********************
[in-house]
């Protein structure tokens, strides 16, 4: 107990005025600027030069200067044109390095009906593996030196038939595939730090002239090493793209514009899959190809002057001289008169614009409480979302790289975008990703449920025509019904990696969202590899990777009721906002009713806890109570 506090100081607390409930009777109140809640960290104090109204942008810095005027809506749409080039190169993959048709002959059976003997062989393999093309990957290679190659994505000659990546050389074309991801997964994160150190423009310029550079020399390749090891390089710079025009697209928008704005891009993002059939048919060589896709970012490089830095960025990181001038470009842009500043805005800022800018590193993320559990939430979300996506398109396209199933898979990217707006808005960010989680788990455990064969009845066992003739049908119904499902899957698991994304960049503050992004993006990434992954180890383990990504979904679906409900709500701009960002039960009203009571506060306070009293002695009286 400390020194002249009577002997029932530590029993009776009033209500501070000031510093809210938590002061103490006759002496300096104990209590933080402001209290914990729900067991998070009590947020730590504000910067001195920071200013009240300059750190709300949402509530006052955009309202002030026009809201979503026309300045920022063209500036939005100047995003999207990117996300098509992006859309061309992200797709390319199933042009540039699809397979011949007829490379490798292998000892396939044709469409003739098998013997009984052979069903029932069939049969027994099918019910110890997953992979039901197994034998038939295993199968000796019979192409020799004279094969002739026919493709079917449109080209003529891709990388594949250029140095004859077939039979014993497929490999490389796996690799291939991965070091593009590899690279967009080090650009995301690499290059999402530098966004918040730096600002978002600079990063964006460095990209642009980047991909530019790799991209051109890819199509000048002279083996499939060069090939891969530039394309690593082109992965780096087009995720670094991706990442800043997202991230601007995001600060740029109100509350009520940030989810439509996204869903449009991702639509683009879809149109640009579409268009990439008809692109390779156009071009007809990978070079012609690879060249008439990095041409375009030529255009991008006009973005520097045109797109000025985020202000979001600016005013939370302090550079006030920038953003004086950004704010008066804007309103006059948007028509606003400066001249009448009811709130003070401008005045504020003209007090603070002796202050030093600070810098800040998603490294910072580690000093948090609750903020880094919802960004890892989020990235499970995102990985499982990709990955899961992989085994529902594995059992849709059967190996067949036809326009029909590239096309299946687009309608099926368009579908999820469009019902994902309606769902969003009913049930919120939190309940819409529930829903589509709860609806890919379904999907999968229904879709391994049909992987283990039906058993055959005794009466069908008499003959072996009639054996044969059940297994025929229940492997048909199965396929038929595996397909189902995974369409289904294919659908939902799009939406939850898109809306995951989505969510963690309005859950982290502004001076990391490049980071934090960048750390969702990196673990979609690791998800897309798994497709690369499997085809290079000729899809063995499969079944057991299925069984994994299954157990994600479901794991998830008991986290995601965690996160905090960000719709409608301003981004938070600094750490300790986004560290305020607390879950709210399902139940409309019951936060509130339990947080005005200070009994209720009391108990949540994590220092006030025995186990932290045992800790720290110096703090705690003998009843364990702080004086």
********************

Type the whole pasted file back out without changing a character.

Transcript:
[in-house]
């Protein structure tokens, strides 16, 4: 107990005025600027030069200067044109390095009906593996030196038939595939730090002239090493793209514009899959190809002057001289008169614009409480979302790289975008990703449920025509019904990696969202590899990777009721906002009713806890109570 506090100081607390409930009777109140809640960290104090109204942008810095005027809506749409080039190169993959048709002959059976003997062989393999093309990957290679190659994505000659990546050389074309991801997964994160150190423009310029550079020399390749090891390089710079025009697209928008704005891009993002059939048919060589896709970012490089830095960025990181001038470009842009500043805005800022800018590193993320559990939430979300996506398109396209199933898979990217707006808005960010989680788990455990064969009845066992003739049908119904499902899957698991994304960049503050992004993006990434992954180890383990990504979904679906409900709500701009960002039960009203009571506060306070009293002695009286 400390020194002249009577002997029932530590029993009776009033209500501070000031510093809210938590002061103490006759002496300096104990209590933080402001209290914990729900067991998070009590947020730590504000910067001195920071200013009240300059750190709300949402509530006052955009309202002030026009809201979503026309300045920022063209500036939005100047995003999207990117996300098509992006859309061309992200797709390319199933042009540039699809397979011949007829490379490798292998000892396939044709469409003739098998013997009984052979069903029932069939049969027994099918019910110890997953992979039901197994034998038939295993199968000796019979192409020799004279094969002739026919493709079917449109080209003529891709990388594949250029140095004859077939039979014993497929490999490389796996690799291939991965070091593009590899690279967009080090650009995301690499290059999402530098966004918040730096600002978002600079990063964006460095990209642009980047991909530019790799991209051109890819199509000048002279083996499939060069090939891969530039394309690593082109992965780096087009995720670094991706990442800043997202991230601007995001600060740029109100509350009520940030989810439509996204869903449009991702639509683009879809149109640009579409268009990439008809692109390779156009071009007809990978070079012609690879060249008439990095041409375009030529255009991008006009973005520097045109797109000025985020202000979001600016005013939370302090550079006030920038953003004086950004704010008066804007309103006059948007028509606003400066001249009448009811709130003070401008005045504020003209007090603070002796202050030093600070810098800040998603490294910072580690000093948090609750903020880094919802960004890892989020990235499970995102990985499982990709990955899961992989085994529902594995059992849709059967190996067949036809326009029909590239096309299946687009309608099926368009579908999820469009019902994902309606769902969003009913049930919120939190309940819409529930829903589509709860609806890919379904999907999968229904879709391994049909992987283990039906058993055959005794009466069908008499003959072996009639054996044969059940297994025929229940492997048909199965396929038929595996397909189902995974369409289904294919659908939902799009939406939850898109809306995951989505969510963690309005859950982290502004001076990391490049980071934090960048750390969702990196673990979609690791998800897309798994497709690369499997085809290079000729899809063995499969079944057991299925069984994994299954157990994600479901794991998830008991986290995601965690996160905090960000719709409608301003981004938070600094750490300790986004560290305020607390879950709210399902139940409309019951936060509130339990947080005005200070009994209720009391108990949540994590220092006030025995186990932290045992800790720290110096703090705690003998009843364990702080004086």